Posts Tagged ‘quotation introductions’

After reading this post on the authority of scripture by a friend of mine, I thought it might be a good idea to get all geeky scientific and stuff and write the following post.

In the general context of reading the Bible, the small print is generally forgotten. And with small print I of course refer to the host of information in any critical edition of the Greek text, most notably the Nestle-Aland. (So even if you are reading a translation, this information applies to you!) The small print should warn us against reading the Bible “literally” and “word for word”; in any case, that’s what I’ve learned from being busy with textual criticism (i.e. the science of trying to understand how the text of the NT was delivered to us; trying to trace the traditions and see how people in different ages thought about the text)*.

There’s even a small print behind the small print: shall we call it the smaller print? The Nestle-Aland gives only a small (but informed) selection of the manuscript readings available to us. As an example, I will use Luke 23:34. (The example is well known among textual critics.) The words “And Jesus said: ‘Father, forgive them, since they don’t know what they are doing‘” are present in some manuscripts, but some not.** In fact, the editors of the Nestle-Aland (27) placed it in double square brackets, thereby indicating that they don’t think it is part of the “original text”, but that it is extremely old and important. Like I said, this is well known among scholars.

Now for the smaller print part. The reading is indicated in NA27 as not present in Codex Bezae (also known as D), a manuscript written about 400CE. On the other hand, D2 is indicated as having this reading. D2 would normally mean that a second corrector to the manuscript (i.e., someone who made changes to the text originally written on the manuscript). This is only half the story. There were a number of correctors to the text of D, many of them quite early and with a text very similar to D’s. The one responsible for adding these words to D was not the second one to make corrections to the manuscript; in fact, this corrector (we shall call him “L“, as all correctors in manuscripts are, according to true NT TC fashion, deserving of a descriptive and personal name) was a very late one (about the 9th century). Poor L was actually going through the manuscript to add the Ammonian Sections, a helpful system of cross-reference between the Gospels. Coming to Luke 23:34, L was probably pretty confused – the whole section was missing in this manuscript! The only thing L could do was to first add the text, and then get on with giving it a number.*** So the evidence of NA27 should be given an even further nuance – the reason why the beginning words of Luke 23:34 was added to the text.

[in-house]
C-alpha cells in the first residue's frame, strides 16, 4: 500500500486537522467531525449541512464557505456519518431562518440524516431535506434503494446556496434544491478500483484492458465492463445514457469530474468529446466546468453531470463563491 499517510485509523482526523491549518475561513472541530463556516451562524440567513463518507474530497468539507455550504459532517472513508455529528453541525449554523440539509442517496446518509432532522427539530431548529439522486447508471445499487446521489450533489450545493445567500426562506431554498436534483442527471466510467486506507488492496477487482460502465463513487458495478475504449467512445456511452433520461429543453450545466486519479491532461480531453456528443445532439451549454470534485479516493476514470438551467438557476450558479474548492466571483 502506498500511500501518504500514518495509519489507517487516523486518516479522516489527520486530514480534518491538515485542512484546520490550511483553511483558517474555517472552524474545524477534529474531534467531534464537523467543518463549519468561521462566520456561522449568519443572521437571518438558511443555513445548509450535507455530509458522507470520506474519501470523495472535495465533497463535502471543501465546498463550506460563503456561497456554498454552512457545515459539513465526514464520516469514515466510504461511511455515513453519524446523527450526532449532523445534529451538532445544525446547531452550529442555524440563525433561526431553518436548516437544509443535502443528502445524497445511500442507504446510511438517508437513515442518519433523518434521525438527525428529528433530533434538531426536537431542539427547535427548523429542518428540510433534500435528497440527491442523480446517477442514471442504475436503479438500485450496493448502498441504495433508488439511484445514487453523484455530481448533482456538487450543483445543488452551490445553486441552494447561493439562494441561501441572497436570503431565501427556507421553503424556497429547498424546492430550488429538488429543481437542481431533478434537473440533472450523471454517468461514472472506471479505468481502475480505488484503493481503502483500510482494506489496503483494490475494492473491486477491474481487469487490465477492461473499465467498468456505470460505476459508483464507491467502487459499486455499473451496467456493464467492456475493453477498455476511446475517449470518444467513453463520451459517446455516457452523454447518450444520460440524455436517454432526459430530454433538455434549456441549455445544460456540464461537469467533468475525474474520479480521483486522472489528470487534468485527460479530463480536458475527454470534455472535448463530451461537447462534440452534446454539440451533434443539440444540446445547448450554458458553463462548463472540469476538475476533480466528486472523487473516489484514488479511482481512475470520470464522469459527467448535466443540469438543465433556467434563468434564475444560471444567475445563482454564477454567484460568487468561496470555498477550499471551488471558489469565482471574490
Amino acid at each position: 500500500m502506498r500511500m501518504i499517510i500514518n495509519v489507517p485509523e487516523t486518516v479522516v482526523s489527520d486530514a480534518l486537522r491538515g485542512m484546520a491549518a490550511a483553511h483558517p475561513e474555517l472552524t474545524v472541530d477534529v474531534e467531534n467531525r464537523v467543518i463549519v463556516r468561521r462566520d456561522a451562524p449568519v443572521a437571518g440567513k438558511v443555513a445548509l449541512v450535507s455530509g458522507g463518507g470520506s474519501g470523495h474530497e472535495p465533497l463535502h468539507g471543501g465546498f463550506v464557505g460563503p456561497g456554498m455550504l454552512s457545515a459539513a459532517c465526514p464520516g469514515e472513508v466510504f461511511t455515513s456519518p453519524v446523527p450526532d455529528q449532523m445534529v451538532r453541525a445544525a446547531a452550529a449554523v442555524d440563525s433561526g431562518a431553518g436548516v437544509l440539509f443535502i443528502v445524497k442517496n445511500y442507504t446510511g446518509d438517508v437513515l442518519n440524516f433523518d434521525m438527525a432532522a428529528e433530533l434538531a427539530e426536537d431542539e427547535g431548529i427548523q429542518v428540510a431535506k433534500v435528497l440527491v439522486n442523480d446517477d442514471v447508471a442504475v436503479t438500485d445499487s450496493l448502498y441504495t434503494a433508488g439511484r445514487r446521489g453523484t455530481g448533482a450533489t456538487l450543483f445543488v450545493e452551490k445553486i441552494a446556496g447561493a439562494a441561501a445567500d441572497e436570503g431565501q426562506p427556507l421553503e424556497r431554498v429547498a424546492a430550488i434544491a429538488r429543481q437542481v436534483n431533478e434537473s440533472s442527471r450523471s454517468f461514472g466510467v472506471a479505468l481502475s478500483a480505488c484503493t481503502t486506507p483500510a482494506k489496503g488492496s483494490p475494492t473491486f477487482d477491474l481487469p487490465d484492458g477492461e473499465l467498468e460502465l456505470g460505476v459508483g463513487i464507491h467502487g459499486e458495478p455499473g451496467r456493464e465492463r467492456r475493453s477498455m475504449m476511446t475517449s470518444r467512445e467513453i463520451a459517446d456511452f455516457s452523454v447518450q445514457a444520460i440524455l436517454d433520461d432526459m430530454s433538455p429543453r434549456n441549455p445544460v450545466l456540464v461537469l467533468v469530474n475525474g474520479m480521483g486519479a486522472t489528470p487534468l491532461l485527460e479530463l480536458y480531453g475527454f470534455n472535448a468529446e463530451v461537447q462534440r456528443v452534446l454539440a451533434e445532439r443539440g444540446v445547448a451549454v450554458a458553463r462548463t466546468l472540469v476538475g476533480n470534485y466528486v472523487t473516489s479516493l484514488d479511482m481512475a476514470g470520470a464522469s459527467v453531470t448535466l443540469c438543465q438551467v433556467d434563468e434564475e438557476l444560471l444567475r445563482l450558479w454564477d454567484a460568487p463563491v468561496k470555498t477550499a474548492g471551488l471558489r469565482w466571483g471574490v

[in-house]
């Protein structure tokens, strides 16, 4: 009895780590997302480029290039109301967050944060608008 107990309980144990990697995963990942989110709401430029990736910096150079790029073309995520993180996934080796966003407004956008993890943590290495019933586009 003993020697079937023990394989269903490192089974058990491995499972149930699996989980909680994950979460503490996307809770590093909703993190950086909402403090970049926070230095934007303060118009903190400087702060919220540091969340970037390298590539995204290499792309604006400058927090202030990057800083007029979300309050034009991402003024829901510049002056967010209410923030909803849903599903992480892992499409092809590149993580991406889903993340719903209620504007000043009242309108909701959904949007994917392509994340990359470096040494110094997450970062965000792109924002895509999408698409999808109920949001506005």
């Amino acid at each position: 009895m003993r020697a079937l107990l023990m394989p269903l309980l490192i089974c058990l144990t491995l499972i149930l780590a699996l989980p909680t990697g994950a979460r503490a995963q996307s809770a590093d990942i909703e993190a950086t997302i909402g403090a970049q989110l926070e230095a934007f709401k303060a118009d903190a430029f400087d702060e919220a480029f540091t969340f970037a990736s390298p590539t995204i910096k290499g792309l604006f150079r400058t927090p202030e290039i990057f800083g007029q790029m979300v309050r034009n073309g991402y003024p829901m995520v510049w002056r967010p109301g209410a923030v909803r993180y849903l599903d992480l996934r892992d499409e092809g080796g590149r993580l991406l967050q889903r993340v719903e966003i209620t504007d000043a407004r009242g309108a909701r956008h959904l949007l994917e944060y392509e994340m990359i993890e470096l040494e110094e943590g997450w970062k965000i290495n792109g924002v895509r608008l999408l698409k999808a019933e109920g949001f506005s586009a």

The point I’m trying to make? To be honest, I just wanted to tell this awesome story of L. But, as I hinted at in my introduction, at least being aware of the “smaller details” of reading the Bible – most notably that there is a lively tradition of manuscripts, interaction with manuscripts, and different ways of reading, using and understanding the Bible in different centuries. This should warn us against reading the Bible as being “the truth” and being the EXACT words of God.



* This is not an attempt to give a definition of textual criticism. For some definitions, and a somewhat different discussion in the comments on the inspiration of scripture, look here. I should point out, my “definition” here is different from the traditional view, which would be trying to get at the “original text”. Yes, that is an important aim still, it’s just that I’m interested in something else, at present.

** Quite a number of manuscripts are listed; if you’re interested, you could of course go look them up. An easy way to do this online would be to visit the NTTranscripts. For the more visually inclined, it might be interesting to look at Luke 23:34 in Codex Sinaiticus, as it was present, a corrector deleted the text, and then another corrector added it again. Some more manuscripts are available at the very useful page of the CSNTM or likewise at the Virtual Manuscript Room.

*** This is the view expressed by Scrivener, who originally transcribed the manuscript (this edition is available for download here), and David Parker, who wrote an excellent monograph on the manuscript.

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